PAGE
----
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So, we have stopped here at the number,

we talked a bit about the theory of infrared spectroscopy.

And then we had where you have the number of vibrational modes.

There are a number of types of vibrations you can have from molecule, and

we can move a linear molecule within atoms,

the number of vibrational modes is three and minus five.

And for a non-linear molecule, it's equal to 3N minus 6 or N is the number of atoms.

So therefore something like [INAUDIBLE] CH4, n is equal to five.

So you've got 9.

9 vibrational modes in the spectrum.

So, in theory, if you looked at that, the infrared spectrum of methane

you should see 9, 9 bands in the spectrum.

So what happens as you can imagine when you get the number of atoms

in a molecule increases.

Then the complexity of the spectrum increases.

So, if you have a very complex spectrum.

The following is given here.

So you've got something like a protein,

then you're going to have a lot of vibration on modes.

For Fullerene C60 you're going to have 174.

So it's going to be quite a complex spectrum.

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So the whole idea of infrared spectroscopy is to be able to use the position of

these bands to be able to tell you something about the structure

of the molecule.

So, if we go on to move a bit from what kind of,

we've talked about the simple diatomics.

Stretching, you've got stretching mode for the bond.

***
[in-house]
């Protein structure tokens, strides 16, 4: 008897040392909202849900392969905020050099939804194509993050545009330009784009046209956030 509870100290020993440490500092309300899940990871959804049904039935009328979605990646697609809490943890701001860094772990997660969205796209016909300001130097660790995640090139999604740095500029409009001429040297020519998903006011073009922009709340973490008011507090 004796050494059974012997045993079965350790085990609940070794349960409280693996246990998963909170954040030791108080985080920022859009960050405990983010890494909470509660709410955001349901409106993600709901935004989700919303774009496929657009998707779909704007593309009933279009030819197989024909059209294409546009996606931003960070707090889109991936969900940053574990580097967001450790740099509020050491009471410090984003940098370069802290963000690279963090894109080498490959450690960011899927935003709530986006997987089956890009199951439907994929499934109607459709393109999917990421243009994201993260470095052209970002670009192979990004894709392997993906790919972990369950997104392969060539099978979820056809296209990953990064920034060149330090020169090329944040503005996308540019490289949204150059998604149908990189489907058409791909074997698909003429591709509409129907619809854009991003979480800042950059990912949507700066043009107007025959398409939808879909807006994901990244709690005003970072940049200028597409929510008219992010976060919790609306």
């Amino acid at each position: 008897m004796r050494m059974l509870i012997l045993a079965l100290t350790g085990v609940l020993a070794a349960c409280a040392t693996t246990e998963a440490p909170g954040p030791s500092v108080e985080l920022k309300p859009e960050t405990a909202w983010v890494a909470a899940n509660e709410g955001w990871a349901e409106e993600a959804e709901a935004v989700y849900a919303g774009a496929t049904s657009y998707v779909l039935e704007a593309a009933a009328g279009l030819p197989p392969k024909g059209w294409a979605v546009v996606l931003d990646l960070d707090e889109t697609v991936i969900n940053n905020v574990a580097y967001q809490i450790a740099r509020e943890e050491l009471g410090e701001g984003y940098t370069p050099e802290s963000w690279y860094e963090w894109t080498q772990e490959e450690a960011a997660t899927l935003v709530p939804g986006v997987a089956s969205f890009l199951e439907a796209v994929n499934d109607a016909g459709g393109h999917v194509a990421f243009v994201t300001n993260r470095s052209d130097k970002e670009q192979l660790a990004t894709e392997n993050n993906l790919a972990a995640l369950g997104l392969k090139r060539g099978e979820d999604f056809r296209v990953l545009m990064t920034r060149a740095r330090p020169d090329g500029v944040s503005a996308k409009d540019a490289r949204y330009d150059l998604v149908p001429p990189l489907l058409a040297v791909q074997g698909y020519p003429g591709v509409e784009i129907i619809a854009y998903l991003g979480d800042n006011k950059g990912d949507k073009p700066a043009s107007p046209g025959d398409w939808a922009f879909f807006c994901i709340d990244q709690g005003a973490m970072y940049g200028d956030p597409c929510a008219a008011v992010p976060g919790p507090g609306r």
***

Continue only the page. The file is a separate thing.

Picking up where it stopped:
And we moved on to talk about,

we looked at Tuesday CO2 and water and you see you have a symmetric stretch.

Where the 2 bonds stretch together or you have a nice symmetric stretch or

you have one bond compressing and the other bond stretching or lengthening so

you have symmetric and asymmetric but you also then have bending vibrations.

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Through the years people have tried to classify these types of modes.

Way the atoms move, if you like, in the molecule and

you have scissoring, rocking, wagging, and twisting.

And basically, I have a little animation here, that shows you what these

types of modes are, so here you have an in-plane rocking on the left there.

Scissoring motion, out of plane wagging, out of plane bending.

So there's various types of this basically actual movements.

You need to be able to classify these types of movements in some way where

you're assigning your infrared spectrum.

And also you have to remember I'm just going to pass on through this Is that,

we talked about the last.

Just because the frequency of the electromagnetic radiation

corresponds to the frequency at which the mode is occurring.

It doesn't mean you're going to have a nice infrared band,

because, we talked about this the other day,

towards the end of the lecture, that you also need a change in the dipole moment.

That movement needs to cause a change in the dipole moment.

Otherwise, you won't see any absorption of the infrared band.

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So first of all well just a bit of detail on what spectrum it involves.

So, we talked about the stretching, and the bending, and just to clarify,

that with each of these stretching, and different bends in the molds, you have

the frequency of the electromagnetic ratio coming in, if it's that frequency,

then you get an absorption of the radiation,

so long as the dipole moments changes.

So, in terms of practical spectroscopy,

you had different functional groups in your molecule.

You had a CC single bond, CC double bond, C double bonds O, N H and so forth.

And the thing about it, is, we saw the [INAUDIBLE].

The frequency at which they absorb depends on the force constant for that bond.

And also the atomic masses.

So they'll have different frequencies.

And a lot of infrared interpretation

is based on what we call characteristic frequencies for these particular bonds.

So as we'll see in a minute, people have worked out

where you expect CC stretches come in certain regions of the spectrum.